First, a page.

"It feels like it's putting forward sort of on a pedestal sort of one of the one of the many pieces of what it means to be a human," she said. "Intelligence yeah, but empathy, but love, dreaming, creativity, connection, being able to predict—being a futurist, all those things are important."
Hanson agreed in his speech, saying that consciousness and life require more than simply the ability to reason. And artificial consciousness that has any real purpose ought to be able to do more than humans can do anyway.
"If we're just modeling human nervous systems, that's not enough, because humans are highly fallible—we want to do better," he said. "We want us to be better... we want to go beyond human level. We need these super ethical machines, a super friendly AGI. Super connected and compassionate, super benevolent, super intelligent."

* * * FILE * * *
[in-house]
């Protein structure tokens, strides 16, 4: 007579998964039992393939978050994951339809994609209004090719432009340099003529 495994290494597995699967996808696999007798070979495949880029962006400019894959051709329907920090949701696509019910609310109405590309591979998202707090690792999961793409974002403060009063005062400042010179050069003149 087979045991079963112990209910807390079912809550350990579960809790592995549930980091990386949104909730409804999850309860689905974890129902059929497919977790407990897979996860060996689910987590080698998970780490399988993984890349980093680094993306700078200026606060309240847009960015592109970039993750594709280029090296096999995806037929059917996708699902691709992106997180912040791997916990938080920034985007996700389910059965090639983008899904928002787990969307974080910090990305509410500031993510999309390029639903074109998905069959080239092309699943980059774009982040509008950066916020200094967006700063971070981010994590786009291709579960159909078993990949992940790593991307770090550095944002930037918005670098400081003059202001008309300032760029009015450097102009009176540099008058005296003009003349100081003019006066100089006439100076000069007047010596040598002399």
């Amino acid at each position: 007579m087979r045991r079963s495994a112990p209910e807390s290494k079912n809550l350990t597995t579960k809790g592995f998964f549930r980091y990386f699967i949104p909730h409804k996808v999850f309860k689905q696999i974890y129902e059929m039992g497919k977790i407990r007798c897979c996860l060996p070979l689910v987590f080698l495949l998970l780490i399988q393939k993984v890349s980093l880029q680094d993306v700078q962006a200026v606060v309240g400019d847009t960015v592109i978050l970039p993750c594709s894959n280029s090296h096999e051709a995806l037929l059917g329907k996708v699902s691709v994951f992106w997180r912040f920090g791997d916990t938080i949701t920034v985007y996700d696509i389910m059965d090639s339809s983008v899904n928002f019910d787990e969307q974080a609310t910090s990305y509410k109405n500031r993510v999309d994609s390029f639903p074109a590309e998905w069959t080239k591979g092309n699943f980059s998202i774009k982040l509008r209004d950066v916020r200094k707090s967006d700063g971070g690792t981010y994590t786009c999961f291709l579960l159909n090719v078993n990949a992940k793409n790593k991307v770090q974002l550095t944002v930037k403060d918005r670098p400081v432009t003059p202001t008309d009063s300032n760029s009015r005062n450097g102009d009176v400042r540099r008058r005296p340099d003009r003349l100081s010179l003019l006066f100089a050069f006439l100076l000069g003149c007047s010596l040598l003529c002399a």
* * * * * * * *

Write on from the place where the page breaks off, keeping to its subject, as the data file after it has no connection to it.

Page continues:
Hanson was clear that AI isn't just something he thinks would be fun or novel.
"I propose to you that in order to survive this century, to prevent the annihilation of our planet from thermonuclear war, the destruction of our ecosystem, the weather systems, we need to develop superintelligence," he said. "We need it to be super benevolent. We need these living algorithms that maximize net benefits for all living beings."
Interview with a Robot
In October 2017, Sophia became a citizen of Saudi Arabia. Later that year, at only 2 years old, Sophia was designated the first ever "Innovation Champion" of the United Nations. She was created by Hanson Robotics and has a transparent skull of whirring gears and motors. She/it (depending on how you feel about humanization of artificial intelligence) was brought to Tucson for the Science of Consciousness conference to showcase her intellect and technology.